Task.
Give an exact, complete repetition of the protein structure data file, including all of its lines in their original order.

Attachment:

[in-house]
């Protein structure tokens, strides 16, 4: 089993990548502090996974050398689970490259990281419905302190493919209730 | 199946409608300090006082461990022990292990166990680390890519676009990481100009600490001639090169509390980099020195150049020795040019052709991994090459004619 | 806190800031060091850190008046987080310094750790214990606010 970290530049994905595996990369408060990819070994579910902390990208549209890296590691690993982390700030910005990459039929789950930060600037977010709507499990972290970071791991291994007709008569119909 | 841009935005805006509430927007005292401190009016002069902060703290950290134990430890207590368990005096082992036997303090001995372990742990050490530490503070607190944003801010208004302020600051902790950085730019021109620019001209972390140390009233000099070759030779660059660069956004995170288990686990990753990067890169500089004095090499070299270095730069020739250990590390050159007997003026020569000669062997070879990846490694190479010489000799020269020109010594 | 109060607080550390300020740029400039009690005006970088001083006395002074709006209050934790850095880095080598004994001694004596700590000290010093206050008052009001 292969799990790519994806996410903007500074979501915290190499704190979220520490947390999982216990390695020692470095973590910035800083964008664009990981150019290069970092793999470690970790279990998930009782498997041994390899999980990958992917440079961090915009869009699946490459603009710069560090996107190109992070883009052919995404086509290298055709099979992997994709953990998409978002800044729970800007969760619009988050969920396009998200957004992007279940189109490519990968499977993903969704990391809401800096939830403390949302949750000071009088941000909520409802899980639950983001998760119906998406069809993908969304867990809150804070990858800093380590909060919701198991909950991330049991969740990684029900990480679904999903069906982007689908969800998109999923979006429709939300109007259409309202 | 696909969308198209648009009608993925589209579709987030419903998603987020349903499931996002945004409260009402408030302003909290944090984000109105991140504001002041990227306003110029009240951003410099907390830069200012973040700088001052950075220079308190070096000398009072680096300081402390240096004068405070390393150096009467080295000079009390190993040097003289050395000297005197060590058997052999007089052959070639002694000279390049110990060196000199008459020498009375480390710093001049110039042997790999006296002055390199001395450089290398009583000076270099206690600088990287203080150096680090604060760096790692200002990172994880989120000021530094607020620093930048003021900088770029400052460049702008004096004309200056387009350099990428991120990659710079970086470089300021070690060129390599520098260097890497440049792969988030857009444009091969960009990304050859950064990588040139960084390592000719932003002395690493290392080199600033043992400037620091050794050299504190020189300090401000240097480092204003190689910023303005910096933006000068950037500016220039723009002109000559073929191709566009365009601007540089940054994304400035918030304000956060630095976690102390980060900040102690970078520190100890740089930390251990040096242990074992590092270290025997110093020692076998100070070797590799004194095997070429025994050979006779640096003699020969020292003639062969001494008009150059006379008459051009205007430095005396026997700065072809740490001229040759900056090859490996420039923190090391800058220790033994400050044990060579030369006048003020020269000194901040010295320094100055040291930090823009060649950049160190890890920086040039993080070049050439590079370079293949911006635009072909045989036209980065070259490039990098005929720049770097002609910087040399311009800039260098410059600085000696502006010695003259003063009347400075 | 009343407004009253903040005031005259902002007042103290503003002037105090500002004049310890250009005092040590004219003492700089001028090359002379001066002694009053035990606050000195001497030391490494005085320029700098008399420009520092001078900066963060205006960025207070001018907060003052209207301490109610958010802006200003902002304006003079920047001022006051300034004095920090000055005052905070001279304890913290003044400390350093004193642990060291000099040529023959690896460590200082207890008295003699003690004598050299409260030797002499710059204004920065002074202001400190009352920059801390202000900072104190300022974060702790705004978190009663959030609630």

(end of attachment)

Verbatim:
[in-house]
């Protein structure tokens, strides 16, 4: 089993990548502090996974050398689970490259990281419905302190493919209730 | 199946409608300090006082461990022990292990166990680390890519676009990481100009600490001639090169509390980099020195150049020795040019052709991994090459004619 | 806190800031060091850190008046987080310094750790214990606010 970290530049994905595996990369408060990819070994579910902390990208549209890296590691690993982390700030910005990459039929789950930060600037977010709507499990972290970071791991291994007709008569119909 | 841009935005805006509430927007005292401190009016002069902060703290950290134990430890207590368990005096082992036997303090001995372990742990050490530490503070607190944003801010208004302020600051902790950085730019021109620019001209972390140390009233000099070759030779660059660069956004995170288990686990990753990067890169500089004095090499070299270095730069020739250990590390050159007997003026020569000669062997070879990846490694190479010489000799020269020109010594 | 109060607080550390300020740029400039009690005006970088001083006395002074709006209050934790850095880095080598004994001694004596700590000290010093206050008052009001 292969799990790519994806996410903007500074979501915290190499704190979220520490947390999982216990390695020692470095973590910035800083964008664009990981150019290069970092793999470690970790279990998930009782498997041994390899999980990958992917440079961090915009869009699946490459603009710069560090996107190109992070883009052919995404086509290298055709099979992997994709953990998409978002800044729970800007969760619009988050969920396009998200957004992007279940189109490519990968499977993903969704990391809401800096939830403390949302949750000071009088941000909520409802899980639950983001998760119906998406069809993908969304867990809150804070990858800093380590909060919701198991909950991330049991969740990684029900990480679904999903069906982007689908969800998109999923979006429709939300109007259409309202 | 696909969308198209648009009608993925589209579709987030419903998603987020349903499931996002945004409260009402408030302003909290944090984000109105991140504001002041990227306003110029009240951003410099907390830069200012973040700088001052950075220079308190070096000398009072680096300081402390240096004068405070390393150096009467080295000079009390190993040097003289050395000297005197060590058997052999007089052959070639002694000279390049110990060196000199008459020498009375480390710093001049110039042997790999006296002055390199001395450089290398009583000076270099206690600088990287203080150096680090604060760096790692200002990172994880989120000021530094607020620093930048003021900088770029400052460049702008004096004309200056387009350099990428991120990659710079970086470089300021070690060129390599520098260097890497440049792969988030857009444009091969960009990304050859950064990588040139960084390592000719932003002395690493290392080199600033043992400037620091050794050299504190020189300090401000240097480092204003190689910023303005910096933006000068950037500016220039723009002109000559073929191709566009365009601007540089940054994304400035918030304000956060630095976690102390980060900040102690970078520190100890740089930390251990040096242990074992590092270290025997110093020692076998100070070797590799004194095997070429025994050979006779640096003699020969020292003639062969001494008009150059006379008459051009205007430095005396026997700065072809740490001229040759900056090859490996420039923190090391800058220790033994400050044990060579030369006048003020020269000194901040010295320094100055040291930090823009060649950049160190890890920086040039993080070049050439590079370079293949911006635009072909045989036209980065070259490039990098005929720049770097002609910087040399311009800039260098410059600085000696502006010695003259003063009347400075 | 009343407004009253903040005031005259902002007042103290503003002037105090500002004049310890250009005092040590004219003492700089001028090359002379001066002694009053035990606050000195001497030391490494005085320029700098008399420009520092001078900066963060205006960025207070001018907060003052209207301490109610958010802006200003902002304006003079920047001022006051300034004095920090000055005052905070001279304890913290003044400390350093004193642990060291000099040529023959690896460590200082207890008295003699003690004598050299409260030797002499710059204004920065002074202001400190009352920059801390202000900072104190300022974060702790705004978190009663959030609630």